Location Aware Notification Lights with Node-Red and IFTTT

Home AssistantNode-RedSmart Home

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I am in the habit of going on cooking sprees while listening to music… loudly. I only share one wall with a neighbor here in the loft, and that neighbor is very tolerant. On a Sunday afternoon, with multiple dishes going at a time, my most used smart home feature is “Alexa, set a meatball timer for 25 minutes”. Having Alexa keep track of all my timers is really helpful when my hands are full. The problem is that I rarely hear the timer, and have burned a few things not paying attention.

Using IFTTT, Node-Red, and Home Assistant I can blink the lights in the room when the Alexa timer goes off – even if I wander off to a different room.

First, some tunes

Let’s say you were attempting to make meatballs, a sauce, some pasta, and roast some carrots all while taking notes on a blog post and blasting the above Fugazi album. You might not hear your timer go off. And especially if you are me, you might wander off to do something else for a minute and forget about the timer entirely.

THE SOLUTION

I want the lights to blink 3 times, in whatever room I am in, every time an Alexa timer goes off.

Home Assistant controls the lights and keeps track of what room I was last in (using my useful Motion Last Seen sensor).

Alexa Timers can be used as an IFTTT trigger.

Node-Red can bridge the two, accepting a web request from IFTTT and then telling Home Assistant which lights to blink.


NODE-RED

First, I’m going to make a flow that will blink the lights in the closest room. If no lights are on, it looks to see if I’m watching a movie and pauses that instead.

Blink Lights in Closest Room

Blink Lights in Closest Room

If the lights are on, check the Motion Last Seen sensor. A function evaluates that output, and passes along which light to blink as a data override. The looptimer toggles the light so that it blinks 3 times. The JSON for this flow is available here. The function node for choosing the light looks like this:

newmsg = {}
entity_id = "";
if (msg.payload == "Office Motion") {
 entity_id = "light.office_pendant"
} 
else if (msg.payload == "Bathroom Motion") {
 entity_id = "switch.bathroom_light"
} 
else if (msg.payload == "Kitchen Motion" || msg.payload == "Dining Motion") {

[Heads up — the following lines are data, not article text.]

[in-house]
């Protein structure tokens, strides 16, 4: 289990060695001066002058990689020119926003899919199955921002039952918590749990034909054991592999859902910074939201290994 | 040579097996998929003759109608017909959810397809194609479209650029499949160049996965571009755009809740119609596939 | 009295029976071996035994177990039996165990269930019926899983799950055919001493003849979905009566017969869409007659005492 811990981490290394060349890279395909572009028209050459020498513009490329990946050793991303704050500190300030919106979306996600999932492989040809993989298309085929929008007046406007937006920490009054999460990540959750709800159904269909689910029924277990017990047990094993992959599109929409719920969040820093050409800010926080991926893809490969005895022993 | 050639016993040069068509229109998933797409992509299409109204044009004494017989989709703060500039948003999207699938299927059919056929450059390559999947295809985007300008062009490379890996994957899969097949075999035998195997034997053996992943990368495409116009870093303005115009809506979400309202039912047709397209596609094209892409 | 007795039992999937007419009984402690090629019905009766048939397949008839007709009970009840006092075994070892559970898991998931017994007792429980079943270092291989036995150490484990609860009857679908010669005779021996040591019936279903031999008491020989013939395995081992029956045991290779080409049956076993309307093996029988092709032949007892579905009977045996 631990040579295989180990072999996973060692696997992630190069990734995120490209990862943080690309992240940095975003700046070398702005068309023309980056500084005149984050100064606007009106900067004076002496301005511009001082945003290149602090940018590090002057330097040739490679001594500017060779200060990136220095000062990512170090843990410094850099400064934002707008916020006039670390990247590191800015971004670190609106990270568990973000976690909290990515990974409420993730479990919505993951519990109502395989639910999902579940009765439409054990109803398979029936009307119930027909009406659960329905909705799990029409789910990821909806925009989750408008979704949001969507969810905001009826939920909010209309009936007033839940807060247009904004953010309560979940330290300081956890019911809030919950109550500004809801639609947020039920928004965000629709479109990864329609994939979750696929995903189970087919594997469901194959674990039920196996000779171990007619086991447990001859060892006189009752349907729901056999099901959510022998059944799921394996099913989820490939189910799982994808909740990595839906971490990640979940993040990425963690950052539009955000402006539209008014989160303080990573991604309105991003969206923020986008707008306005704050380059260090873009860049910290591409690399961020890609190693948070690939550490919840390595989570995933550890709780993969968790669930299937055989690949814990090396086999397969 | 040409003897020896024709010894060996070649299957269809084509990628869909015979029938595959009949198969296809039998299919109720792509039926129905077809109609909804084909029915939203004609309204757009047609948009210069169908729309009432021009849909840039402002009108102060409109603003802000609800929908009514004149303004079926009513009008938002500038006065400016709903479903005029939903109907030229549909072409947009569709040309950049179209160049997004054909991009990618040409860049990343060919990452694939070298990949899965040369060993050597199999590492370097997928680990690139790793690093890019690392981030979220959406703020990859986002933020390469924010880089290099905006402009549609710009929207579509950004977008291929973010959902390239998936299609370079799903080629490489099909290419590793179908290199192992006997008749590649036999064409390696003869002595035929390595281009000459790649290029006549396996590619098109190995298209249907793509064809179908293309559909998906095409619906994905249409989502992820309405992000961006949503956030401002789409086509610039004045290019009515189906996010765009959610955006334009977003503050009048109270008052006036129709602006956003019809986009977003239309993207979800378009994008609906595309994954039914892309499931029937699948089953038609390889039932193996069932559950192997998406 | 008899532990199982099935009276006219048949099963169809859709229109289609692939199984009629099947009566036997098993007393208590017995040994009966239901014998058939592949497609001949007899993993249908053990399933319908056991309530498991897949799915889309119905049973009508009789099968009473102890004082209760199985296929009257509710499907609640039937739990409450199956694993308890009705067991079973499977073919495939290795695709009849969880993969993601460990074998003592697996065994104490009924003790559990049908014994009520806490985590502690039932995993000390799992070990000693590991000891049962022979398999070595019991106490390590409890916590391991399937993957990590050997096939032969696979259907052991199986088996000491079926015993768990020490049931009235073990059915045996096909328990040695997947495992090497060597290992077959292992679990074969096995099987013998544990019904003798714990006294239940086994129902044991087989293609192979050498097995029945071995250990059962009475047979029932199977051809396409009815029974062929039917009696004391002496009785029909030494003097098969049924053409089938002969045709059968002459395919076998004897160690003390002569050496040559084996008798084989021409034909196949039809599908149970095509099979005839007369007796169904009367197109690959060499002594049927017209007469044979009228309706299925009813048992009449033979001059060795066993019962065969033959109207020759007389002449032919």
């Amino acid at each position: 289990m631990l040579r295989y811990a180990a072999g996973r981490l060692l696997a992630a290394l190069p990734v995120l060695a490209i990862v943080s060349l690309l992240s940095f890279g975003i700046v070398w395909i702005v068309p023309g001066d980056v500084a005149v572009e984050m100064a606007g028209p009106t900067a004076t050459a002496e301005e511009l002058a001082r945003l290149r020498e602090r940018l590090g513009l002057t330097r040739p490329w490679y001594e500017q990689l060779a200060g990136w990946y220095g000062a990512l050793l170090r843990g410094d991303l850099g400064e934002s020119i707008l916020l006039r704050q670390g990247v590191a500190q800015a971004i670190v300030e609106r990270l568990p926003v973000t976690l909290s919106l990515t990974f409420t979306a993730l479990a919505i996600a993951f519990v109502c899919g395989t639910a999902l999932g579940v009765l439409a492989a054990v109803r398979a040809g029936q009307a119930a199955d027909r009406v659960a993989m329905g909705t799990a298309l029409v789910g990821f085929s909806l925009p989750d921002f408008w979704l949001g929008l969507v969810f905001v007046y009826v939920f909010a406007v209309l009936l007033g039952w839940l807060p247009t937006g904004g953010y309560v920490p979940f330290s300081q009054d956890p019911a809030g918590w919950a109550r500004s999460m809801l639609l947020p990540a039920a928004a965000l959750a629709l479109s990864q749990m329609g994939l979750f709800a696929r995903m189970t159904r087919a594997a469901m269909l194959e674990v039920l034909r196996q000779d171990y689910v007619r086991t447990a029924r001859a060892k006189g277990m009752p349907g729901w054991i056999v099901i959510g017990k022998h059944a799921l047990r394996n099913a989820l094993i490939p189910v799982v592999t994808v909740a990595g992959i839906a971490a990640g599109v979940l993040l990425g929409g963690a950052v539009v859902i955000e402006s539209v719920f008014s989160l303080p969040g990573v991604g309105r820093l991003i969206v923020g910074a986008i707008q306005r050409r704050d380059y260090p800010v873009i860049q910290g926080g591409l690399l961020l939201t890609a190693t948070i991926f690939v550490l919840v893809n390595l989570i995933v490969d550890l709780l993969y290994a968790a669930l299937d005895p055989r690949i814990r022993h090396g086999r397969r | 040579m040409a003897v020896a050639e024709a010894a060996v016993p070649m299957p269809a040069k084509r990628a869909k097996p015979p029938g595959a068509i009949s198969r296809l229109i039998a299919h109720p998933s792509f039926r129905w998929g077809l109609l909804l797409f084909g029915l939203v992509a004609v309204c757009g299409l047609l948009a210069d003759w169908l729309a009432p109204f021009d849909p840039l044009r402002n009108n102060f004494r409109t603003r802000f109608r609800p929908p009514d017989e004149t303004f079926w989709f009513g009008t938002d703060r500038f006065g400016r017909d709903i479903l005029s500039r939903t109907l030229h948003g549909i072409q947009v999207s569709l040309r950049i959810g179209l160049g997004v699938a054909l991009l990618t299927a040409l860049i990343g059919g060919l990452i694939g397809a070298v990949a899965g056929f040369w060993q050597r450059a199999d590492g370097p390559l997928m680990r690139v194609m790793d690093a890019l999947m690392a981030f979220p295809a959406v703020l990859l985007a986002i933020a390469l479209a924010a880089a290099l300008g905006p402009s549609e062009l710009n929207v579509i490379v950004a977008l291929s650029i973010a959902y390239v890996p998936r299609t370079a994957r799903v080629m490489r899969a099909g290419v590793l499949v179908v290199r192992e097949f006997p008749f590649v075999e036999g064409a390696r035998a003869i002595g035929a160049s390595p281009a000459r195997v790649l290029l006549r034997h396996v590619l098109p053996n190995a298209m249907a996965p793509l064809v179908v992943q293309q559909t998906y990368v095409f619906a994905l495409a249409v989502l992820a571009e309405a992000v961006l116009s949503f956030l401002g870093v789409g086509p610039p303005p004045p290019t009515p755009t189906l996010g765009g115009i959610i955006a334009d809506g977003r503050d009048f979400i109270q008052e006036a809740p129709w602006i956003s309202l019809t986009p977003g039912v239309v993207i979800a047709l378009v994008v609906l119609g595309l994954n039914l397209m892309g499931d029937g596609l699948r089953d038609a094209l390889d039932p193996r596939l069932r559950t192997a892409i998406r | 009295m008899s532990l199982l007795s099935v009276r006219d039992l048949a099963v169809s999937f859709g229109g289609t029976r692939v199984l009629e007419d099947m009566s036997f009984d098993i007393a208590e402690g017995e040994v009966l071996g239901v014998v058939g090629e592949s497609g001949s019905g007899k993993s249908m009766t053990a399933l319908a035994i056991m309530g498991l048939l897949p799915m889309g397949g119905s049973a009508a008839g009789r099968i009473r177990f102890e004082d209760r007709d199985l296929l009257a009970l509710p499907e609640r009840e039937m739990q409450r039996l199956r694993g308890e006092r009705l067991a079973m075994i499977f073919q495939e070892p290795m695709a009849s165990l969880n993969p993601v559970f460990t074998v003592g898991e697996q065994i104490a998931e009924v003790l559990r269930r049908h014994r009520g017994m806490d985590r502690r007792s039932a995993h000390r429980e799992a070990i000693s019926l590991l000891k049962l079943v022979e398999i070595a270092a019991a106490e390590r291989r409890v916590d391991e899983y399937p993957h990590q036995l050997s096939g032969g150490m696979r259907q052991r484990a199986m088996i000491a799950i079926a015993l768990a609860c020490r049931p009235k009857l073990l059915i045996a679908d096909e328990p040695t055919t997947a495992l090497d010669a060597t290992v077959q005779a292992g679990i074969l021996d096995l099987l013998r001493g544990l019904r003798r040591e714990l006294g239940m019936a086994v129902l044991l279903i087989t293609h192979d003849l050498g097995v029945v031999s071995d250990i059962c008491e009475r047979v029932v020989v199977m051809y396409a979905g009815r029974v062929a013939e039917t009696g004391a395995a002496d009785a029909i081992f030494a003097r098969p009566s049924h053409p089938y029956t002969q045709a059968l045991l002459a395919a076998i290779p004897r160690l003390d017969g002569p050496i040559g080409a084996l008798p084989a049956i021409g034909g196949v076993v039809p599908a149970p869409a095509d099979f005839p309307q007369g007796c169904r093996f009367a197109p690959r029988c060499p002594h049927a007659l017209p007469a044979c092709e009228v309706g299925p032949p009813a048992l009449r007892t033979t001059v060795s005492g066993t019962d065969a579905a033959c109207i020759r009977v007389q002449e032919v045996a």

entity_id = "switch.edison_pendants"
}
else if (msg.payload == "Living Room Motion") {
 entity_id = "light.middle_pendant"
}
else if (msg.payload == "Closet Motion") {
 entity_id = "light.closet"
}
else {
 newmsg = "NONE"
 return newmsg;
}
 
newmsg.payload = { data: {'entity_id': entity_id } } 
return newmsg;

Once this is working as expected, select the flow and click the hamburger menu and select “Subflows -> Create Subflow”.

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This will package the flow as our own custom node that can be dropped in anywhere easily. Now, if I need to add a room or change which light blinks I can just edit the one subflow instead of multiple function nodes in multiple places.

Sub-Flow

Now let’s create a very simple flow that takes a web request from IFTTT, and triggers our new subflow.

In the http endpoint node, we give it a name and a request type:

http node settings

http node settings

IFTTT

Make a new applet, using the Alexa Timer as the trigger. Then we want IFTTT to make a web request to Node-Red. For the URL, use the endpoint we created above.

IFTTT Settings

IFTTT Settings

Save the applet and test it out, if everything triggers successfully the lights will now blink in whatever room you find yourself in when the timer concludes.

4 Replies to “Location Aware Notification Lights with Node-Red and IFTTT”

  1. Vu Nguyen says:

    what if you have multiple people in the house and the motion detectors detect motion everywhere 🙂 how would you know which one was you? I certainly don’t want other room lights flashing for other people in there… I’ve been curious about a best way to do this but haven’t found any.

  2. Alan says:

    If you’re pointing right to port 1880 it seems like you must have this exposed publicly with no authentication. Have I missed something regarding security with node red?

    • brad says:

      You haven’t, I could not figure out how to get IFTTT to authenticate over HTTP, it seems it is not possible. If anyone has gotten this working with a user/pass on the HTTP endpoint, please comment!

      The password for the Node-Red application itself is separate from the authentication used for the HTTP node. So I have disabled the auth for HTTP endpoints. I use a less obvious endpoint name (random string) and have a firewall rule on my router to only allow WAN requests to 1880 from the IFTTT servers.

      So I would definitely recommend firewalling it, but worst case all someone would have access to is the endpoint.

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